Widely known as the Broughton Archipelago, the traditional territory of the Musgamagw Dzawada’enuxw, ‘Namgis, and Mamalilikala First Nations is a pristine stretch of ocean and islands off the northeastern coast of Vancouver Island. It’s also home to one third of British Columbia’s wild salmon population, and ground zero for an increasingly important BC environmental battle.
Words :: Alex Harris // photography :: Cristina Mittermeier.
Foreign-owned, open-net pen Atlantic salmon fish farms have been operating in the area for 30 years. The Broughton Archipelago is a crucial feeding ground for wild Pacific salmon and independent research continues to reveal the deadly threat these farm operations pose, mainly via the transfer of viruses, sea lice and disease through the open-net pens, to juvenile wild salmon passing by on their natural migration routes.
Young female warriors of the Musgamagw Dzawada’enuxw and ‘Namgis Nations, Molina Dawson (21) and Karissa Glendale (22), have been occupying, monitoring and engaging in direct action within their territory since August 2017 to raise awareness and put an end to the many harms these foreign industries are causing in their traditional lands and waters.
Efforts to re-assert female leadership continue in Musgamagw Dzawada’enuxw, ‘Namgis, and Mamalilikala First Nations. In these matriarchal societies, women are upheld and honoured for their wisdom and strength. And as First Nation culture, communities, and territory continue to come under attack by industry across BC, many believe it is time to empower young female leaders and their matriarch Elders to speak out and stand up for justice in their communities and beyond.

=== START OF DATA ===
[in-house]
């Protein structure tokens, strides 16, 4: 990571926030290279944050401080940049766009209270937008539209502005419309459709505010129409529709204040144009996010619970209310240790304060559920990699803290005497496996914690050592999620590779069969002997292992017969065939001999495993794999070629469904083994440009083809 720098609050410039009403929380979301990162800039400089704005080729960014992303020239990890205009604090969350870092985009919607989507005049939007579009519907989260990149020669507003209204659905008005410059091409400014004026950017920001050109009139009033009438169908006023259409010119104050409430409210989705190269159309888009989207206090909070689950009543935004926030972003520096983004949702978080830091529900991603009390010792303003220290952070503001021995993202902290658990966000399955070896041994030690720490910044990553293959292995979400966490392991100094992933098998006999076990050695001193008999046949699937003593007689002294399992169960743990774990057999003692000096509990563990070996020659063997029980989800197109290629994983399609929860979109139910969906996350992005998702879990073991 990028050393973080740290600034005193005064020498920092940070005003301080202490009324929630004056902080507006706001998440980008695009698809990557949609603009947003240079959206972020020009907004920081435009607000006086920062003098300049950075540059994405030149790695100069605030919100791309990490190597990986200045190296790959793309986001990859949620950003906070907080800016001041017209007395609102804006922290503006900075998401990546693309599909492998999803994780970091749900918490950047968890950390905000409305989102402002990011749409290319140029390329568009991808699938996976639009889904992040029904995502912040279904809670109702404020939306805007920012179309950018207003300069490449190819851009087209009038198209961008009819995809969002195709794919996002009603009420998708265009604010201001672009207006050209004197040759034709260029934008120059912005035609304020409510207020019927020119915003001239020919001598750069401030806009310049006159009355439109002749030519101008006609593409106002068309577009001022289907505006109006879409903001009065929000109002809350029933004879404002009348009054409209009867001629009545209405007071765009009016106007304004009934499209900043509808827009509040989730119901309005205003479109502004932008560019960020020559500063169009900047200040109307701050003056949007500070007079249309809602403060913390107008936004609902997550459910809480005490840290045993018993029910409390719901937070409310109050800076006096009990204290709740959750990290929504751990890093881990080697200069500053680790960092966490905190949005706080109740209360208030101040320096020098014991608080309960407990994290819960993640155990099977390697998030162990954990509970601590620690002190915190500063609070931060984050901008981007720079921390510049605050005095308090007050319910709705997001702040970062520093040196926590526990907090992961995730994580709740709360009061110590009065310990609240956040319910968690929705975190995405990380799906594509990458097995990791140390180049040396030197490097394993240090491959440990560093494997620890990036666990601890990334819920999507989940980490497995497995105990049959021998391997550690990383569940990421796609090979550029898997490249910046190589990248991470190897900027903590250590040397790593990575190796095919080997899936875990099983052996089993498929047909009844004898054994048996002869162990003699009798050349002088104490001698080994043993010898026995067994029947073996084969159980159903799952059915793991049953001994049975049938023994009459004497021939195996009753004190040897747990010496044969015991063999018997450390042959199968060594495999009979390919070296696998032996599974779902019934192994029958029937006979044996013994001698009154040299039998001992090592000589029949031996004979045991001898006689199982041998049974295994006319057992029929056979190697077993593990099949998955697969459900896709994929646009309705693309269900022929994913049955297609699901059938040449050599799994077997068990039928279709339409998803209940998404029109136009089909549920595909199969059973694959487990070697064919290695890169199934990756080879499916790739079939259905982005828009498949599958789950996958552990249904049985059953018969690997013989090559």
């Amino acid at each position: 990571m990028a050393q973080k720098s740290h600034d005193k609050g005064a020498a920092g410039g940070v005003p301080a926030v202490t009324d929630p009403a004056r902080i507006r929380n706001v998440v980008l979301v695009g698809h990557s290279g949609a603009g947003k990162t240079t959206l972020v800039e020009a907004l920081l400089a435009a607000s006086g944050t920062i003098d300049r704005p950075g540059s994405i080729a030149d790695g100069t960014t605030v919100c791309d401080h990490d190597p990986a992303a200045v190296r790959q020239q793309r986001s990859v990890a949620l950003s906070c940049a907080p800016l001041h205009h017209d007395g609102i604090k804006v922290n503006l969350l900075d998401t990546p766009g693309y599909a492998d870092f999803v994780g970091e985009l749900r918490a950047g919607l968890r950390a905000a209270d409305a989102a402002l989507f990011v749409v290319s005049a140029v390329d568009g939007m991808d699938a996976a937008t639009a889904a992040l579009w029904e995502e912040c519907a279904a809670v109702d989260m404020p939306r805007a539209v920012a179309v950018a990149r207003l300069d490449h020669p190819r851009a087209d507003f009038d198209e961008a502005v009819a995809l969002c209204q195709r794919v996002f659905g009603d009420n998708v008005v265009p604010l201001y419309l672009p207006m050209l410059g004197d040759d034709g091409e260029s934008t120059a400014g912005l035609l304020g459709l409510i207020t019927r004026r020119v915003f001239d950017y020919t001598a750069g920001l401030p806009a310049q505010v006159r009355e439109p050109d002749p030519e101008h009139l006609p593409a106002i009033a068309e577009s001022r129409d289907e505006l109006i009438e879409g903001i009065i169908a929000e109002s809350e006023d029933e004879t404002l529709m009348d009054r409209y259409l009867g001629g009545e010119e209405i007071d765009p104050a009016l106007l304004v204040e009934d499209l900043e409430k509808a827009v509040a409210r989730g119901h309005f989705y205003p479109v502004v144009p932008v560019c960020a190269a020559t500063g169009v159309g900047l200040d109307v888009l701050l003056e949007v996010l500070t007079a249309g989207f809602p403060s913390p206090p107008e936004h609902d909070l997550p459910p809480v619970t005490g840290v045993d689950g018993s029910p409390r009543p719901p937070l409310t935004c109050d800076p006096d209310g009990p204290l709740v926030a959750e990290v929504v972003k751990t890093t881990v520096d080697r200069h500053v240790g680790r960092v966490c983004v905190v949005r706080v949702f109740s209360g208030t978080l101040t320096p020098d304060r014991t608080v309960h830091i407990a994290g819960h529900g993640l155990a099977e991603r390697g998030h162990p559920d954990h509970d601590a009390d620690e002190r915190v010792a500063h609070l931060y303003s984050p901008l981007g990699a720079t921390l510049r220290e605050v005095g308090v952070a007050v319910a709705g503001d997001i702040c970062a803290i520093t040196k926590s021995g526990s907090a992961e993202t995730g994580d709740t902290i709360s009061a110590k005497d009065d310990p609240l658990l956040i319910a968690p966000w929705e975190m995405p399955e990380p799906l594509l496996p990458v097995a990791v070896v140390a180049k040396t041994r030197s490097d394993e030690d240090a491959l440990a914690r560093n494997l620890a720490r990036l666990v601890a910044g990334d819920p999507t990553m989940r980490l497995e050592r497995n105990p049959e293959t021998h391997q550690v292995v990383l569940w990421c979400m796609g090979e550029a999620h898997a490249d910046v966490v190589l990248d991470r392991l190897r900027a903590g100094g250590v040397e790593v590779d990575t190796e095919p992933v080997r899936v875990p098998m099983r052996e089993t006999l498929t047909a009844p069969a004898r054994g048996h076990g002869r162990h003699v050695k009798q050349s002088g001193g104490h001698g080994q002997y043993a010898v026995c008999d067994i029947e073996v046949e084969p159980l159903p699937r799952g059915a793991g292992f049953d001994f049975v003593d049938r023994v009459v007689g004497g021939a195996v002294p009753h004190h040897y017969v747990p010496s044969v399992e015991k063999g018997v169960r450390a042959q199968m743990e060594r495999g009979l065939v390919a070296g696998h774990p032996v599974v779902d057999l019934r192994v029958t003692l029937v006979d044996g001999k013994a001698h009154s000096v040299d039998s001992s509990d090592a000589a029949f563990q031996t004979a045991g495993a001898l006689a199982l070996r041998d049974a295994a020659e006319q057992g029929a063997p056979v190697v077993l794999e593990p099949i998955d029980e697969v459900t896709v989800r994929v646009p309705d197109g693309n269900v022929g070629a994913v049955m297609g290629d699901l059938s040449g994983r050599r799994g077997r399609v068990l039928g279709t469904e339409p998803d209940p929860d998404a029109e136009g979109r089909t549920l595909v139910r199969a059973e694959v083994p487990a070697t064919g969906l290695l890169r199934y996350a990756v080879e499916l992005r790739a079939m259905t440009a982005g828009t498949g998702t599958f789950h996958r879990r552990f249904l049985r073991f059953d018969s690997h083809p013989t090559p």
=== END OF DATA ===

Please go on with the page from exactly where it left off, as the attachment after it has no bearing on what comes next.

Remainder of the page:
What motivates you?
I was fortunate to grow up with wild salmon. We were able to have it a lot, more than twice a week, and there was no worry about running out because we had quite a bit in the freezer. I was able to learn how to preserve it and make it a whole bunch of different ways from my aunts and grandmas. With my niece being born, it really made me look at the reality. We can’t have fish more than twice a week, or even more than twice a month now. So if I’m going to be able to teach her anything about what I learned, I have to do something to save the wild salmon.
What is it like being a woman on the frontline?
Molina: It’s been mostly women on the frontlines. I think part of that could be that we instinctually have more concern for the future, because we are mothers or are going to be mothers one day.
Karissa: I don’t think it would be any different from being a man on the frontline. If anything, I think it’s a bit more of an advantage because us women can control our emotions better, I guess. And we have definitely been tested throughout this whole thing.
Are there any women in your life or in your family who have inspired you?
Molina: My mother definitely has inspired me. My mom has been heavily involved. And a lot of the organizing, not just people on the frontline but a lot of the ones behind the scenes making sure press releases get out and connecting the dots, has been done by women too. My mother has been an amazing support and guide in this.
How has being on the frontline changed you?
Molina: I think I’ve learned a lot being out there. You see a lot from observing these farms. It doesn’t take a long time looking in these pens to notice a deformed fish or one with a big sore on the side. It’s not natural. The provincial [fish farm] licenses are up in June, so our number one concern right now is making sure those don’t get renewed. We are hoping to see abundant wild salmon runs in the future so we can still have healthy whales and bears and humans. Because that’s what this coast relies on: wild salmon.
For more information on BC’s battle to protect wild salmon check out cleansingourwaters.com